Easy come, easy go?  Last issue, we introduced you to Ramona Reece, who's no longer with us, having moved to Toronto to be closer to her extended family.  But although she's no longer here, she remains part of the family.  Working here is like joining the mob – you can never really get out.  Which brings us to our newest member, Erin O’Donnell, whom you may’ve met or talked to on the phone.  Erin moved here from Arizona with her fiancé.  She is an artist and aspiring film student.  She refers to herself as a mystery vacuum cleaner, reading whatever isn’t nailed down— though she seems to have a great fondness for Vachss, Lansdale, Chesbro and Ellroy.She is also, as far as I know, the staff member with the most piercings.  Welcome Erin!


Return of the Shop Shirts


Once, long ago, we had Seattle Mystery Bookshop T-shirts and sweatshirts for sale.  Then, the company that made them for us vanished.  Our intentions always were to find another source, but it just never got done…  Well, now we offer them again – and in more choices.  We have red shirts with black lettering across the chest, and now black shirts with red lettering.  We have the same variation in sweatshirts as well. We have M, L and XL.  Shirts are $15, sweats are $25.  Other sizes are available by request, but you’ll have to wait until we place our next order.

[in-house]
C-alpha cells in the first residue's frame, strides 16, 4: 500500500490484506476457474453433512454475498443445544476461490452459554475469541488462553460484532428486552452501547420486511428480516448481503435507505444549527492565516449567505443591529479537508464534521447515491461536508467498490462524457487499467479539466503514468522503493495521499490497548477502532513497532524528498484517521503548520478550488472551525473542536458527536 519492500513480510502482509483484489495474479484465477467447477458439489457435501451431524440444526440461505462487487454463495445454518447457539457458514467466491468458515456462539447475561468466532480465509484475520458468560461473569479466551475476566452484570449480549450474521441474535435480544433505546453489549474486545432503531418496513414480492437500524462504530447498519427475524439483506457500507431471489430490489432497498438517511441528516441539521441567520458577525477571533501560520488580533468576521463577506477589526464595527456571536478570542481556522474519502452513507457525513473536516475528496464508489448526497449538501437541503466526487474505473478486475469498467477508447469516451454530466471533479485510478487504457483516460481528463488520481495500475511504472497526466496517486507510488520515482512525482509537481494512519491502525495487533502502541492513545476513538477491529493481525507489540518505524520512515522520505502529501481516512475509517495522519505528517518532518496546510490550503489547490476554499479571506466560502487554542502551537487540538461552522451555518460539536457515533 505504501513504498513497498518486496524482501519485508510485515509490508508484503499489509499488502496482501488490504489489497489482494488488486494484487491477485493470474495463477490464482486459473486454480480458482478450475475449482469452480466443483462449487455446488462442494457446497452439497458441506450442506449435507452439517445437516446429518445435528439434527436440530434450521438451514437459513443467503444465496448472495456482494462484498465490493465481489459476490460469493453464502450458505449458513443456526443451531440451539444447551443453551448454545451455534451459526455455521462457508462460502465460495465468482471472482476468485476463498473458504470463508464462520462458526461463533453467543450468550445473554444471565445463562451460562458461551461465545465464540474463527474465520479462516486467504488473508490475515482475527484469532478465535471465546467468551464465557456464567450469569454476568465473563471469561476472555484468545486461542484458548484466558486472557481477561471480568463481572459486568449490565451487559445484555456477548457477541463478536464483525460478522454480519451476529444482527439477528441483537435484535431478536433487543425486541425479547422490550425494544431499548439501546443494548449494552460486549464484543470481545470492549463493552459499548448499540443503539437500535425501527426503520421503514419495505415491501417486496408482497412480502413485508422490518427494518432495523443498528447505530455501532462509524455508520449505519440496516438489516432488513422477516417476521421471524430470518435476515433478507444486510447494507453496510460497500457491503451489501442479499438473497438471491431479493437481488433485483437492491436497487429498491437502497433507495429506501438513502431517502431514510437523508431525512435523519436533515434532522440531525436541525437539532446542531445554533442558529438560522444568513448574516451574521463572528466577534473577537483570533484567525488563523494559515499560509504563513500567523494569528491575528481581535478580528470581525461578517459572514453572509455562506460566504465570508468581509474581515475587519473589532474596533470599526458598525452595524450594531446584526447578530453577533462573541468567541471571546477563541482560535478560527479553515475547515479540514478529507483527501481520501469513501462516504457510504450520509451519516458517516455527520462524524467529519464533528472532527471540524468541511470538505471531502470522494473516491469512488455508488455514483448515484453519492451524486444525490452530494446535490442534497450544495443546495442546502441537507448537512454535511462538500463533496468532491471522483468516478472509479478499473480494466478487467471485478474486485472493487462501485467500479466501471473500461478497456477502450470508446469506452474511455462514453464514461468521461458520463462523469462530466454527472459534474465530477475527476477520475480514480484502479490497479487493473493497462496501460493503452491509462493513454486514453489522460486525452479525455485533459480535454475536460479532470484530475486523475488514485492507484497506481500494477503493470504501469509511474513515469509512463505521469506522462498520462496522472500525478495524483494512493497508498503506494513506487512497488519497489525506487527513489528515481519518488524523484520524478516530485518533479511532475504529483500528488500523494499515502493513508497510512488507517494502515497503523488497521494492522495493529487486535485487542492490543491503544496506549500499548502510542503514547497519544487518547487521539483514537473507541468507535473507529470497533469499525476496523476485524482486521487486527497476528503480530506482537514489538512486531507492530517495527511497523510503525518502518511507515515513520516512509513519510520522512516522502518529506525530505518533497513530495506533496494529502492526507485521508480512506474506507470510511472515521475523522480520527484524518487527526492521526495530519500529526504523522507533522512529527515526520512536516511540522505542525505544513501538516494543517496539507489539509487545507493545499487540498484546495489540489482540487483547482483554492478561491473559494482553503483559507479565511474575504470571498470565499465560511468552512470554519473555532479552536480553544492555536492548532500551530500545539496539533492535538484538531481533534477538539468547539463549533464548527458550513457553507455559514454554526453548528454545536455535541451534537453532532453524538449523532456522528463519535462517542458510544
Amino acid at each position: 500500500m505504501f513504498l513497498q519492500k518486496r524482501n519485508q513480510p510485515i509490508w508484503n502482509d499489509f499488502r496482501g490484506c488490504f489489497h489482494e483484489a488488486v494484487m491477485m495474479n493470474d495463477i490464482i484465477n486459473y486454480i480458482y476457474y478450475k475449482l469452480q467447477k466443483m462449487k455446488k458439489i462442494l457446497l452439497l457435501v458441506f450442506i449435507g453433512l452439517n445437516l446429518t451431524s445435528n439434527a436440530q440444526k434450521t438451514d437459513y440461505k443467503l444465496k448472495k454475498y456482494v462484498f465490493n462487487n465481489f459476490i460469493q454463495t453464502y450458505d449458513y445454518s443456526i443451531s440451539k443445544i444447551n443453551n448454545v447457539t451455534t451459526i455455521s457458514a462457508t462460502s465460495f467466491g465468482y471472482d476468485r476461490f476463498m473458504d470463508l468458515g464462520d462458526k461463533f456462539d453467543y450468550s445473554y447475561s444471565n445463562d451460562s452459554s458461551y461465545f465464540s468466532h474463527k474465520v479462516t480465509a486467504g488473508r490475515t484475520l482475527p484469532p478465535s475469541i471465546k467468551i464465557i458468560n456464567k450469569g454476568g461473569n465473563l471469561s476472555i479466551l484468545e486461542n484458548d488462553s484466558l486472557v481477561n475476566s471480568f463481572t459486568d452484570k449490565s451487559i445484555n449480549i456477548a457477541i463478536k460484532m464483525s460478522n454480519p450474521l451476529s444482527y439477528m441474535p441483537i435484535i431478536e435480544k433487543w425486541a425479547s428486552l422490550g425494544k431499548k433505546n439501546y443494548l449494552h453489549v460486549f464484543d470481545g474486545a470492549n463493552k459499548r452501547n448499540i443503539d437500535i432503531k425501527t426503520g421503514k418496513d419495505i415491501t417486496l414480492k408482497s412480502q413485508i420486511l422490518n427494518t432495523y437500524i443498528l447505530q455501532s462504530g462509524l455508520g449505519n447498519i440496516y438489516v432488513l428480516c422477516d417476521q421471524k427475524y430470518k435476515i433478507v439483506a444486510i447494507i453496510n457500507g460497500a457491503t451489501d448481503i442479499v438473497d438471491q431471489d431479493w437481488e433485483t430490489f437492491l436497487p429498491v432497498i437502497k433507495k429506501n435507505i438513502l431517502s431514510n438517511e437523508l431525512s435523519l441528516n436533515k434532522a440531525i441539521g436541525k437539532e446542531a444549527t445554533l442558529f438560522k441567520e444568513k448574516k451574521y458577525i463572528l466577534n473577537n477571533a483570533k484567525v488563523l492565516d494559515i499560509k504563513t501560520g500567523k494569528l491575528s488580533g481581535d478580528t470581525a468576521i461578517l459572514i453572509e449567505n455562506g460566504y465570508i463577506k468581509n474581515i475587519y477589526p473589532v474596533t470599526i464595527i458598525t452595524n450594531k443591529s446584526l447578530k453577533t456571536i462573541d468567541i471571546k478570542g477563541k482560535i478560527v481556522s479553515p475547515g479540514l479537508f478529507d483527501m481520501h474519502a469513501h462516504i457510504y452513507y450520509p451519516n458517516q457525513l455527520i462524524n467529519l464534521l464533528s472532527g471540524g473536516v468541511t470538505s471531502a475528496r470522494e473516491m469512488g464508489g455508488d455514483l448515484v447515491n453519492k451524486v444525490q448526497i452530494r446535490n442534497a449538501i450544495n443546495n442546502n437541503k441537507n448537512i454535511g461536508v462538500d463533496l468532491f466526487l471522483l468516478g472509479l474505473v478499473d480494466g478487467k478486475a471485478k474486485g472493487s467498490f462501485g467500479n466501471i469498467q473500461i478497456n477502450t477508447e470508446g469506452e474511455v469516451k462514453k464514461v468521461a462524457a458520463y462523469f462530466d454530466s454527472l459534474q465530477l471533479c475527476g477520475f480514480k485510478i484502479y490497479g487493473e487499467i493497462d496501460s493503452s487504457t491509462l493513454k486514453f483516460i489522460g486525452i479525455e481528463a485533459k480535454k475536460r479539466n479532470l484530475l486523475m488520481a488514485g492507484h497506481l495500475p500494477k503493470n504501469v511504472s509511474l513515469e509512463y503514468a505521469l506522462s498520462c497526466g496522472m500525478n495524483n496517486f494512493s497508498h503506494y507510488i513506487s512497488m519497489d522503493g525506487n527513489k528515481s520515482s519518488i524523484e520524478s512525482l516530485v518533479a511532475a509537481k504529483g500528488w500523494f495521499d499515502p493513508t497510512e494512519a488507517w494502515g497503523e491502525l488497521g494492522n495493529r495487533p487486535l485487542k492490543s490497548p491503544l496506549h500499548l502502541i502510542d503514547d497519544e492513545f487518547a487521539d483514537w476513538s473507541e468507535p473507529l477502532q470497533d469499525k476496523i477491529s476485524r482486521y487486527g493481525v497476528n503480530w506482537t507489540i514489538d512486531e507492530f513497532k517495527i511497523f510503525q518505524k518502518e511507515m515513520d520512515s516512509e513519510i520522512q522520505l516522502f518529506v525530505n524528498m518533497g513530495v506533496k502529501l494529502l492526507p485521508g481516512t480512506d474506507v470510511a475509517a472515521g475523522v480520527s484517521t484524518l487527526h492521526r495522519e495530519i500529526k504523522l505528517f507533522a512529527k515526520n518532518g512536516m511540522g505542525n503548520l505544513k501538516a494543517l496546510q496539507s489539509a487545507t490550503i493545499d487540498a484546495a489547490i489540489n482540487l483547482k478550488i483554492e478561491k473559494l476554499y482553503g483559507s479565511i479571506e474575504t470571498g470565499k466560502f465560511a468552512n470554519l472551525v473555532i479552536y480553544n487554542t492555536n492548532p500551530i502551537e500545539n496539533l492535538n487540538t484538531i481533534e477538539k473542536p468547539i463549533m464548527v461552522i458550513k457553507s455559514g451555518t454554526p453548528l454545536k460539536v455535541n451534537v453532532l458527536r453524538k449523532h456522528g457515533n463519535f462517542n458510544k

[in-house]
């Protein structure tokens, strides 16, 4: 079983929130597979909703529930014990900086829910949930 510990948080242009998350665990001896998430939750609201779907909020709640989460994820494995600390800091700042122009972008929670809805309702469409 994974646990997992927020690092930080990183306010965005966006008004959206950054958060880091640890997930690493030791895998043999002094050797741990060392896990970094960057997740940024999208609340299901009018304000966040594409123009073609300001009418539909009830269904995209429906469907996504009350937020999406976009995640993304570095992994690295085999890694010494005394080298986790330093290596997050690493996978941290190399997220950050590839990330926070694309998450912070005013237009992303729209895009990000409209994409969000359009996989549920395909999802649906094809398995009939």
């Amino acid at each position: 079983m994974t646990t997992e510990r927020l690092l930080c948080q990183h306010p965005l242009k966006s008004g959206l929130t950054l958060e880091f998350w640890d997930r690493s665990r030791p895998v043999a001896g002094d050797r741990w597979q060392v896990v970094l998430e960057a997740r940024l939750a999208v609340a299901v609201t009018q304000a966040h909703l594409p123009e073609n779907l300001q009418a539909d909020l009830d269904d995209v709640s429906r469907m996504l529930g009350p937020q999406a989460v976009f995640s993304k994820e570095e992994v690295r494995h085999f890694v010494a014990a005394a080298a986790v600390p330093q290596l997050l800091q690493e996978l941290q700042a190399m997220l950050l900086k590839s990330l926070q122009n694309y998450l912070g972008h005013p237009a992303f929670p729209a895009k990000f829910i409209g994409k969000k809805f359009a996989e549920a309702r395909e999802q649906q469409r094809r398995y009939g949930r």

What We've Been Reading


One of the difficulties of getting a newsletter out in a timely manner, in advance of the release of the titles, is that we haven’t had enough time to digest the books ourselves.  In some cases the publishers – large or small – got reading copies or announcements about their book to us too late for the appropriate issue.  So you’ll be seeing more articles like “What We’ve Been Reading," where we can discuss books announced in a previous newsletter that have become staff favorites.




     I’d like to re-urge everyone to check out Eric Garcia’s Rex series: Anonymous Rex and Casual Rex. Eric has been a professional writer for television and film for several years.  So he has an unerring ear for comedy and yet doesn’t get into that trap of writing a novel but leaving spaces for the commercials to fit in. His love of the mystery genre shows in the noir atmosphere and tight plotting.